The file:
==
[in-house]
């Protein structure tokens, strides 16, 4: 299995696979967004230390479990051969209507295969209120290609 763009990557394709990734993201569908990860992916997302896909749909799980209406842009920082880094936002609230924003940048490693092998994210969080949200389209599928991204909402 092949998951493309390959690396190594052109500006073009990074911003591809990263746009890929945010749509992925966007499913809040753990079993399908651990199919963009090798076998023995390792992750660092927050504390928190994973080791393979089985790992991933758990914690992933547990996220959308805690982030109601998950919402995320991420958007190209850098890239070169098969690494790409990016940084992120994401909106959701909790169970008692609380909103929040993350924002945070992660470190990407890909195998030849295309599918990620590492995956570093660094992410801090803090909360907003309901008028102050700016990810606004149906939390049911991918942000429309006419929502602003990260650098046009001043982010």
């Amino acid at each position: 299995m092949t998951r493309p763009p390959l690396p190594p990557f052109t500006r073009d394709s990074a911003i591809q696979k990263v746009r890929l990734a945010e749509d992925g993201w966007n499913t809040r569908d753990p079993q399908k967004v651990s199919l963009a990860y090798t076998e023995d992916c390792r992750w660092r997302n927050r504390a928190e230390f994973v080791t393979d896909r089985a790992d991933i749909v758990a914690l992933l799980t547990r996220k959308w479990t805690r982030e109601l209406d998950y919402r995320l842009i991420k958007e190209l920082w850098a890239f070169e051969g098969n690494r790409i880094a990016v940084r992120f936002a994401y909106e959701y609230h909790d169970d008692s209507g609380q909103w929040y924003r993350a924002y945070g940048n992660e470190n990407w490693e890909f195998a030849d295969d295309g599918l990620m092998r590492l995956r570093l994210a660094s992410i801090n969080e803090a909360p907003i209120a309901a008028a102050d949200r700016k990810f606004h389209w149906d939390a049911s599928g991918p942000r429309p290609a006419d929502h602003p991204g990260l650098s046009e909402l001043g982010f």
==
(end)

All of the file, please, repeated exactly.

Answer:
[in-house]
């Protein structure tokens, strides 16, 4: 299995696979967004230390479990051969209507295969209120290609 763009990557394709990734993201569908990860992916997302896909749909799980209406842009920082880094936002609230924003940048490693092998994210969080949200389209599928991204909402 092949998951493309390959690396190594052109500006073009990074911003591809990263746009890929945010749509992925966007499913809040753990079993399908651990199919963009090798076998023995390792992750660092927050504390928190994973080791393979089985790992991933758990914690992933547990996220959308805690982030109601998950919402995320991420958007190209850098890239070169098969690494790409990016940084992120994401909106959701909790169970008692609380909103929040993350924002945070992660470190990407890909195998030849295309599918990620590492995956570093660094992410801090803090909360907003309901008028102050700016990810606004149906939390049911991918942000429309006419929502602003990260650098046009001043982010």
């Amino acid at each position: 299995m092949t998951r493309p763009p390959l690396p190594p990557f052109t500006r073009d394709s990074a911003i591809q696979k990263v746009r890929l990734a945010e749509d992925g993201w966007n499913t809040r569908d753990p079993q399908k967004v651990s199919l963009a990860y090798t076998e023995d992916c390792r992750w660092r997302n927050r504390a928190e230390f994973v080791t393979d896909r089985a790992d991933i749909v758990a914690l992933l799980t547990r996220k959308w479990t805690r982030e109601l209406d998950y919402r995320l842009i991420k958007e190209l920082w850098a890239f070169e051969g098969n690494r790409i880094a990016v940084r992120f936002a994401y909106e959701y609230h909790d169970d008692s209507g609380q909103w929040y924003r993350a924002y945070g940048n992660e470190n990407w490693e890909f195998a030849d295969d295309g599918l990620m092998r590492l995956r570093l994210a660094s992410i801090n969080e803090a909360p907003i209120a309901a008028a102050d949200r700016k990810f606004h389209w149906d939390a049911s599928g991918p942000r429309p290609a006419d929502h602003p991204g990260l650098s046009e909402l001043g982010f």